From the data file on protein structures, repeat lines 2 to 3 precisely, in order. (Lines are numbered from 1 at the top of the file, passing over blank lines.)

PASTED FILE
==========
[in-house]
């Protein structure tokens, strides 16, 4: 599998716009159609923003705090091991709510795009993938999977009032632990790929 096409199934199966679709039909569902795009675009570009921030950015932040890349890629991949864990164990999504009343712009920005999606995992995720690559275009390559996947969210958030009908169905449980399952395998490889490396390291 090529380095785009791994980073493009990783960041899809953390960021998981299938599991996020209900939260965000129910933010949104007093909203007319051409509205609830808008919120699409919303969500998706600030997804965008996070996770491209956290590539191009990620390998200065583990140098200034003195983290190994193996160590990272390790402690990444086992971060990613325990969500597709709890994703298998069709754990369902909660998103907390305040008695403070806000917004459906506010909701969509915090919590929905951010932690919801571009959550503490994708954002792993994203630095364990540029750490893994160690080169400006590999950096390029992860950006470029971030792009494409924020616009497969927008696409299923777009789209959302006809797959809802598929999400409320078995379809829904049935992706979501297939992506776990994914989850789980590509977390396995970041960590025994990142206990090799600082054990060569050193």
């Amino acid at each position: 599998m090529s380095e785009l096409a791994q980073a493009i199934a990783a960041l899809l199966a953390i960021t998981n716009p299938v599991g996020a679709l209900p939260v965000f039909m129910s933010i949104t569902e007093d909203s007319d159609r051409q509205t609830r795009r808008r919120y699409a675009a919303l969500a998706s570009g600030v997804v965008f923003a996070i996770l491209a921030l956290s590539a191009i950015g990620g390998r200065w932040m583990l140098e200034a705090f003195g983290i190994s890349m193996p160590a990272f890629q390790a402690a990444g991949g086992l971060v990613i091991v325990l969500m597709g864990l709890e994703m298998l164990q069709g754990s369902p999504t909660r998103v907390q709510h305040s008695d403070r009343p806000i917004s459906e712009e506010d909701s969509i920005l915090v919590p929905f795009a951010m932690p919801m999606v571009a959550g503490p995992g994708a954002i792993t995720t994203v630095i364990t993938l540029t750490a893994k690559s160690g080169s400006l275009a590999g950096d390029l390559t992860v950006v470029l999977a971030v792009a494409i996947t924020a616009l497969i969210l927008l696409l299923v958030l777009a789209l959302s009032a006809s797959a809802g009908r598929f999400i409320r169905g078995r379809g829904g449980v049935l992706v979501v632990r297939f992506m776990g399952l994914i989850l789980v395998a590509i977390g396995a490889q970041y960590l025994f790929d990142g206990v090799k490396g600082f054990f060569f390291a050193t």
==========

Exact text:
């Protein structure tokens, strides 16, 4: 599998716009159609923003705090091991709510795009993938999977009032632990790929 096409199934199966679709039909569902795009675009570009921030950015932040890349890629991949864990164990999504009343712009920005999606995992995720690559275009390559996947969210958030009908169905449980399952395998490889490396390291 090529380095785009791994980073493009990783960041899809953390960021998981299938599991996020209900939260965000129910933010949104007093909203007319051409509205609830808008919120699409919303969500998706600030997804965008996070996770491209956290590539191009990620390998200065583990140098200034003195983290190994193996160590990272390790402690990444086992971060990613325990969500597709709890994703298998069709754990369902909660998103907390305040008695403070806000917004459906506010909701969509915090919590929905951010932690919801571009959550503490994708954002792993994203630095364990540029750490893994160690080169400006590999950096390029992860950006470029971030792009494409924020616009497969927008696409299923777009789209959302006809797959809802598929999400409320078995379809829904049935992706979501297939992506776990994914989850789980590509977390396995970041960590025994990142206990090799600082054990060569050193």
């Amino acid at each position: 599998m090529s380095e785009l096409a791994q980073a493009i199934a990783a960041l899809l199966a953390i960021t998981n716009p299938v599991g996020a679709l209900p939260v965000f039909m129910s933010i949104t569902e007093d909203s007319d159609r051409q509205t609830r795009r808008r919120y699409a675009a919303l969500a998706s570009g600030v997804v965008f923003a996070i996770l491209a921030l956290s590539a191009i950015g990620g390998r200065w932040m583990l140098e200034a705090f003195g983290i190994s890349m193996p160590a990272f890629q390790a402690a990444g991949g086992l971060v990613i091991v325990l969500m597709g864990l709890e994703m298998l164990q069709g754990s369902p999504t909660r998103v907390q709510h305040s008695d403070r009343p806000i917004s459906e712009e506010d909701s969509i920005l915090v919590p929905f795009a951010m932690p919801m999606v571009a959550g503490p995992g994708a954002i792993t995720t994203v630095i364990t993938l540029t750490a893994k690559s160690g080169s400006l275009a590999g950096d390029l390559t992860v950006v470029l999977a971030v792009a494409i996947t924020a616009l497969i969210l927008l696409l299923v958030l777009a789209l959302s009032a006809s797959a809802g009908r598929f999400i409320r169905g078995r379809g829904g449980v049935l992706v979501v632990r297939f992506m776990g399952l994914i989850l789980v395998a590509i977390g396995a490889q970041y960590l025994f790929d990142g206990v090799k490396g600082f054990f060569f390291a050193t």